Taiwan

A government supporter wearing a protective mask holds Chinese and Hong Kong Special Administrative Region (HKSAR) flags to celebrate the passage of a national security law in Hong Kong, China, on 30 June 2020. (Lam Yik/Bloomberg)

There will be no peaceful rise — China-US relations enters a new phase

In a recent report outlining its approach to China, the US indicated that it will be guided by “principled realism” in strategic competition with China. Chinese academic Yu Zhi believes that this is a sign of the two countries moving into a “curtailment and containment” phase in their relations. Whoever the next President is, the US line on China looks set to hold. This stance harks back to the beginning of US-China relations, albeit with some adjustments. In any event, both countries are bracing themselves for a rough ride ahead.
A pro-democracy activist holds his phone while queueing to pay respects to mark the one year anniversary of a man who fell to his death after hanging a protest banner against the now-withdrawn extradition bill on the scaffolding outside a shopping mall, in Hong Kong on 15 June 2020. (Anthony Wallace/AFP)

National security law for Hong Kong: The US will not back down, so where are we headed?

The proposed national security law for Hong Kong is speedily moving along, with the draft text recently reviewed at the 19th session of the Standing Committee of the 13th National People’s Congress. Nonetheless, US researcher Wei Da says that this issue is a trigger point that impinges on bottom lines that could set off serious conflict and repercussions in the Taiwan Strait. Is the onset of a hot war unfolding before our eyes?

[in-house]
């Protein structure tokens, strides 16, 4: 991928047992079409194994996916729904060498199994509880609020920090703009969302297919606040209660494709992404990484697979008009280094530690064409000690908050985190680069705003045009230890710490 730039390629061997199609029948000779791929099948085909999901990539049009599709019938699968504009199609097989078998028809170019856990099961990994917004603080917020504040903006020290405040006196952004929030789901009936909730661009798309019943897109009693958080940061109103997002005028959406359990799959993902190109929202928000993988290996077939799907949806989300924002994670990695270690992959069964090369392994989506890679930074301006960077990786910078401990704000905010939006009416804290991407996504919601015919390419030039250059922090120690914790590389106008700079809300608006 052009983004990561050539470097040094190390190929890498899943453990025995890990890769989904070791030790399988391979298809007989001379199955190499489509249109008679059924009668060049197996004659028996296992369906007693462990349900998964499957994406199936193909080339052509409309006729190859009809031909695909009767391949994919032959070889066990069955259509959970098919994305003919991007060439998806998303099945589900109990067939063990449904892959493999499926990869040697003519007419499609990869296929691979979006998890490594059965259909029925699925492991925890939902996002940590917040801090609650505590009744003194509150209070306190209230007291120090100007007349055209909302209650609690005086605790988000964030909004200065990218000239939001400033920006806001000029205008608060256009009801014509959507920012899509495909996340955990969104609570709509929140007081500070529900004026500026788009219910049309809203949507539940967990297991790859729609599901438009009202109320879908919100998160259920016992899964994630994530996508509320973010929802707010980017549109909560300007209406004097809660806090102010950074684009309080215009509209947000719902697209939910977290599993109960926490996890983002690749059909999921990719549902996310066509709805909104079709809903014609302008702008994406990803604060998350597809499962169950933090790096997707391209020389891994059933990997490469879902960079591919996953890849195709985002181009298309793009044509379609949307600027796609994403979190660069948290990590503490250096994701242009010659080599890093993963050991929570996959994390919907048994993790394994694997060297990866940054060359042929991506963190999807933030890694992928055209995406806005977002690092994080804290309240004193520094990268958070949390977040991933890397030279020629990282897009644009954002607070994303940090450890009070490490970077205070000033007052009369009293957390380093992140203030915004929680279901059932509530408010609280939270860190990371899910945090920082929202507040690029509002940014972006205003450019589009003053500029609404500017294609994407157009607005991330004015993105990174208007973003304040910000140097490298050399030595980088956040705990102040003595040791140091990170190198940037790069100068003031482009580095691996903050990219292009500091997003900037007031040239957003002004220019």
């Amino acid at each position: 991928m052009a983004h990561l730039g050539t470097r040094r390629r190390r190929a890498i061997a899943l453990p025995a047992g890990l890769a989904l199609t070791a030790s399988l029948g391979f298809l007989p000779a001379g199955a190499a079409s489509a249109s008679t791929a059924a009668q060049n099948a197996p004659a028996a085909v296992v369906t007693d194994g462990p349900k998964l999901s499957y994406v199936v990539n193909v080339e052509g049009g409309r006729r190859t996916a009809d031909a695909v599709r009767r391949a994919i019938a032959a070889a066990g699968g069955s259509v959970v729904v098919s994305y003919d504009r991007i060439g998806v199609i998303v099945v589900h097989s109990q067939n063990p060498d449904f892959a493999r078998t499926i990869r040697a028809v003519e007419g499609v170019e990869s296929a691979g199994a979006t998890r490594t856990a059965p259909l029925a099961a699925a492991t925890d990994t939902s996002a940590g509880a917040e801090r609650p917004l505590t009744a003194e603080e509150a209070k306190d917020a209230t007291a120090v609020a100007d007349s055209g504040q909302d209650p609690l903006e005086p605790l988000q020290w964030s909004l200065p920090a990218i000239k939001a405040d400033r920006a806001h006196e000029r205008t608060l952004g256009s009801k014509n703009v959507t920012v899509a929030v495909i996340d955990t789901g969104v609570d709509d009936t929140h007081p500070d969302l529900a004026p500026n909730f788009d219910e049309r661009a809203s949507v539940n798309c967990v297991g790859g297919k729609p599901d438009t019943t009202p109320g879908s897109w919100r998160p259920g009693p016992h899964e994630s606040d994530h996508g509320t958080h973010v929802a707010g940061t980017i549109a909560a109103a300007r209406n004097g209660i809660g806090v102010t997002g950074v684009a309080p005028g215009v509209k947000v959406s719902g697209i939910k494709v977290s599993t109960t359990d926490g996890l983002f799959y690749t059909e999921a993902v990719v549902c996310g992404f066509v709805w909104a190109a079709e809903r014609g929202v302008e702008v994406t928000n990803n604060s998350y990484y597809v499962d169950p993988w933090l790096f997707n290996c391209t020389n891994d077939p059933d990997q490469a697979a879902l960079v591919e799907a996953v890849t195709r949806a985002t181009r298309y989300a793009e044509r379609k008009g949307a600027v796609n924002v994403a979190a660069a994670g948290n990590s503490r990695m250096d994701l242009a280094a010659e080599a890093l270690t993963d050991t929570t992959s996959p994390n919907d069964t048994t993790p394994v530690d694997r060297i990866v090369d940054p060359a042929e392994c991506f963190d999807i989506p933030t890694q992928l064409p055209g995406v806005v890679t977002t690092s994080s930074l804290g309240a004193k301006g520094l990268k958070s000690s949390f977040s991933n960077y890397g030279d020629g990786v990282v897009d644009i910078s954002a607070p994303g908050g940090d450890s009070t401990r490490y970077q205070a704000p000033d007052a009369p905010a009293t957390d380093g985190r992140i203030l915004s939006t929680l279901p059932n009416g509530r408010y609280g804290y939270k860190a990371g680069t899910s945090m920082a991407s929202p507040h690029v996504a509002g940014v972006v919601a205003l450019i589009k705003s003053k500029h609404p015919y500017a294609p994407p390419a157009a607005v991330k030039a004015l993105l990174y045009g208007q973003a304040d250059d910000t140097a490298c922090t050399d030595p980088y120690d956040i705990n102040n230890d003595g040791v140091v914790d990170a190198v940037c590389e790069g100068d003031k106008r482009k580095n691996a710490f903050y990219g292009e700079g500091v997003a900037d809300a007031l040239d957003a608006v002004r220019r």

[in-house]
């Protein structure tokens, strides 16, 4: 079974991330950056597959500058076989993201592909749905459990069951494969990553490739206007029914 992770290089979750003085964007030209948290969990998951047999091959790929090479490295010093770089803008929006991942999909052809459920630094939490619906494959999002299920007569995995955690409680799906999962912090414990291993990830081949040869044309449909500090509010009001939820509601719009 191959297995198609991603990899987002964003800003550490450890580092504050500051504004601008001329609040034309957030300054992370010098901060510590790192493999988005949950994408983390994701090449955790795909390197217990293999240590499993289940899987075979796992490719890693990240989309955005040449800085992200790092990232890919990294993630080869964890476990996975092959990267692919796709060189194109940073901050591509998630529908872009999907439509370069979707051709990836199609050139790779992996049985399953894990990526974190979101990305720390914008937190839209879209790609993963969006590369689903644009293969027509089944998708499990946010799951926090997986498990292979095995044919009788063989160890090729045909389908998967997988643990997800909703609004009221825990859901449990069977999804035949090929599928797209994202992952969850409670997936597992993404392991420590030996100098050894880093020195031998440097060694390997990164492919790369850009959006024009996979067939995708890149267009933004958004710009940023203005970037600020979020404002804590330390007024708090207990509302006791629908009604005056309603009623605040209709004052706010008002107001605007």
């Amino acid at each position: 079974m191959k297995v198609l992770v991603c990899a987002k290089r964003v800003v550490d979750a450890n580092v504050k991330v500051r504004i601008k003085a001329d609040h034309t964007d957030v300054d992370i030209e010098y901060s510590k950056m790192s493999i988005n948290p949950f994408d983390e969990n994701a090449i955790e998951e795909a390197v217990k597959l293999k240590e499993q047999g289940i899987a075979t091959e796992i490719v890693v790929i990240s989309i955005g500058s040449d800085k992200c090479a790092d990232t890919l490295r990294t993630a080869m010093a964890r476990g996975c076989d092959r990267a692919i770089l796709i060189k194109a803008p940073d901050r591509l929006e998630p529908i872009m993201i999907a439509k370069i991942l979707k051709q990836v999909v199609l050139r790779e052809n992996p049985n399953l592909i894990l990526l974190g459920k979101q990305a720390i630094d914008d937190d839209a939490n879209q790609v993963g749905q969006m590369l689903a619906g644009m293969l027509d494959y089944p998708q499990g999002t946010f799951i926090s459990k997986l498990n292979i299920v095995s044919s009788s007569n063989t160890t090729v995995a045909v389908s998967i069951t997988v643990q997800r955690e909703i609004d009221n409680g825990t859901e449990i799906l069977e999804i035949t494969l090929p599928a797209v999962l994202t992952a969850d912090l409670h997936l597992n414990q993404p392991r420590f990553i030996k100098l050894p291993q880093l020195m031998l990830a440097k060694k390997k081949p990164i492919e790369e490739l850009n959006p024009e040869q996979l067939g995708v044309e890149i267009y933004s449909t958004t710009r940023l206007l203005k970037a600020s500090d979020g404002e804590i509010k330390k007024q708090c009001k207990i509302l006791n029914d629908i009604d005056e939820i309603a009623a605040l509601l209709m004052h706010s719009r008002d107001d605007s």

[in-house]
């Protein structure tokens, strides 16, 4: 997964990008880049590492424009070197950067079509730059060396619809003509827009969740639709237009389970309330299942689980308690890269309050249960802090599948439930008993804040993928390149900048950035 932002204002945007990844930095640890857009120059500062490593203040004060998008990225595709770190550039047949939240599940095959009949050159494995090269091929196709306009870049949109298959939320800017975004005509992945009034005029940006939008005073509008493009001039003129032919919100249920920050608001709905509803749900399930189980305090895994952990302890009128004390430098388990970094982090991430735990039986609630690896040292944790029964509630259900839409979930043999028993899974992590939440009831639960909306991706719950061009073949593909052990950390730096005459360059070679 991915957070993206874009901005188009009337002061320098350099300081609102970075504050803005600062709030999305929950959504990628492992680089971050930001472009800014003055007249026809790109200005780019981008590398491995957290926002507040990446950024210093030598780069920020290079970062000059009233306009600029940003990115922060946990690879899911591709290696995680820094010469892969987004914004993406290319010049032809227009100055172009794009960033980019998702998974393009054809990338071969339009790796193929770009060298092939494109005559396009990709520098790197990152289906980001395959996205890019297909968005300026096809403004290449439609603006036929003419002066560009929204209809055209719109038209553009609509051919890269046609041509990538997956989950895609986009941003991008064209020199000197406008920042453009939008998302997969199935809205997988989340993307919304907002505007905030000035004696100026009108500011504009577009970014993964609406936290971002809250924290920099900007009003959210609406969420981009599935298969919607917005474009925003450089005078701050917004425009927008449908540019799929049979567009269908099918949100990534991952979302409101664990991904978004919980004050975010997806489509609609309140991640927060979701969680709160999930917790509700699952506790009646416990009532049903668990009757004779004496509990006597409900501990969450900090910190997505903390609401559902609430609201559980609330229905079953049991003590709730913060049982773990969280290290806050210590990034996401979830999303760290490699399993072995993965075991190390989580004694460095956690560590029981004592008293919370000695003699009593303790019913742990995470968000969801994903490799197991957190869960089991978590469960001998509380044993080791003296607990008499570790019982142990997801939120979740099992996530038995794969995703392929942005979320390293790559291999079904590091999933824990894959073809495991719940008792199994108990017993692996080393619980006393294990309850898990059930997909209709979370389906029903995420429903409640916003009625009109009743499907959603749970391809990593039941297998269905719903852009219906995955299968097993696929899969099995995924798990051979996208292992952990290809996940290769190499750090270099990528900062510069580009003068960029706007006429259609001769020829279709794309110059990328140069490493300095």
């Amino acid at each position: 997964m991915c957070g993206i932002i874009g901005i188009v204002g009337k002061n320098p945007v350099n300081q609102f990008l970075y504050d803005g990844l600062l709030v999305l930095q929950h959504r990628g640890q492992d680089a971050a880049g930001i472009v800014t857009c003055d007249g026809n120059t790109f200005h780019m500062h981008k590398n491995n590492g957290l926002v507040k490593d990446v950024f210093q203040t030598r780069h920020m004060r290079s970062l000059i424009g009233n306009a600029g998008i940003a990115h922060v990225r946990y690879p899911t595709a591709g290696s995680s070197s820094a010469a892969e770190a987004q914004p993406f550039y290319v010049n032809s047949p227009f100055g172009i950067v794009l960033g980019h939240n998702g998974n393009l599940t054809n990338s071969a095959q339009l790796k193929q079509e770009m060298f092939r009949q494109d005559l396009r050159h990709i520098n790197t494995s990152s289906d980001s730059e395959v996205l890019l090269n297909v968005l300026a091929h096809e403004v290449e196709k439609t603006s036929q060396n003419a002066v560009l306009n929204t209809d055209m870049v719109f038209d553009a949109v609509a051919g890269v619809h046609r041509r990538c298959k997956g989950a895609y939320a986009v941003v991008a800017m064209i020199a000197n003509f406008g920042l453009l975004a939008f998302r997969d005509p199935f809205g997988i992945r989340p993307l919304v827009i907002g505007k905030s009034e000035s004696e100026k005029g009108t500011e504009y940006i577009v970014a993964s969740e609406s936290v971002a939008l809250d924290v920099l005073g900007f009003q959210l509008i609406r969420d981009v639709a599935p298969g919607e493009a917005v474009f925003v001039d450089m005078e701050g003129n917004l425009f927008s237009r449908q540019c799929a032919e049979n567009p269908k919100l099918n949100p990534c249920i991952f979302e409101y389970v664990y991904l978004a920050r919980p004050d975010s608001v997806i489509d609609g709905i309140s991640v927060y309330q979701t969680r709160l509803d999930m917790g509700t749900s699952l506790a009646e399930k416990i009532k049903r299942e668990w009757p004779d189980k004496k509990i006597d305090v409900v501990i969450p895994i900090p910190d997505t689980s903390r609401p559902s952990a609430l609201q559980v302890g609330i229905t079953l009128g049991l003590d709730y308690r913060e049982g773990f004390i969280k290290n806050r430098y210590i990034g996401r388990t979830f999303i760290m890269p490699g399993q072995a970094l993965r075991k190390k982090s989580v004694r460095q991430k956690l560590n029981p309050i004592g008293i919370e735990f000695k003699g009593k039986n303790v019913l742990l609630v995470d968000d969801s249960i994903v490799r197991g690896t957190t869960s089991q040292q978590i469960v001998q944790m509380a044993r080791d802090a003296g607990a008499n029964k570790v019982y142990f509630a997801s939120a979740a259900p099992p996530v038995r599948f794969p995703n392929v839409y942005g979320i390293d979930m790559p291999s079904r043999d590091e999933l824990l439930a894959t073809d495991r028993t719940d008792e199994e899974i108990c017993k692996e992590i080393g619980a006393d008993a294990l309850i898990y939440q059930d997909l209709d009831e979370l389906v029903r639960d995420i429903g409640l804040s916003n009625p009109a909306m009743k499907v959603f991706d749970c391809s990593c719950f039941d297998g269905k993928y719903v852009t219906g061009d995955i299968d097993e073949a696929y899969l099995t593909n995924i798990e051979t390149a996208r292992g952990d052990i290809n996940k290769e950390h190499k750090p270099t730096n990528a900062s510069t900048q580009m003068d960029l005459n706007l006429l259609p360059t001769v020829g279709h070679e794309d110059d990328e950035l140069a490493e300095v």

Taiwan's carabet cuisine represents Taiwan's nostalgic flavours and can be regarded as an intangible cultural heritage. (iStock)

Taiwan’s nostalgic flavours, the glitterati and the kamikaze

As a child, Cheng Pei-kai believed that cabaret cuisine was forbidden food, due to the unsavoury reputations of the cabarets and clubs that served it. In the present, tasting the last vestiges of cabaret cuisine in Taiwan only reminds him to treasure them as part of an intangible cultural heritage. In a time long past, high society and average Joes alike partied with abandon and in some cases, had their last hurrah.
A protester calling for Taiwan independence waves a flag in front of Democratic Progressive Party in Taipei, Taiwan, on 20 May 2020. (Ann Wang/Reuters)

Taiwan would once again be abandoned amid China-US competition

Han Dongping says looking back in history, one should not underestimate the tenacity of the CCP in achieving its aims. At the same time, no matter how determined each actor is, whether it is the CCP, Taiwan or the US, outcomes may not go as intended, and Taiwan may unwittingly be steered towards an end that no one wishes to see.
Taiwan President Tsai Ing-wen delivers her inaugural address at the Taipei Guest House in Taipei, Taiwan on 20 May 2020. (Wang Yu Ching/Taiwan Presidential Office/Handout via Reuters)

Taiwan's Tsai surprised the world with her achievements, but can her good fortune last another term?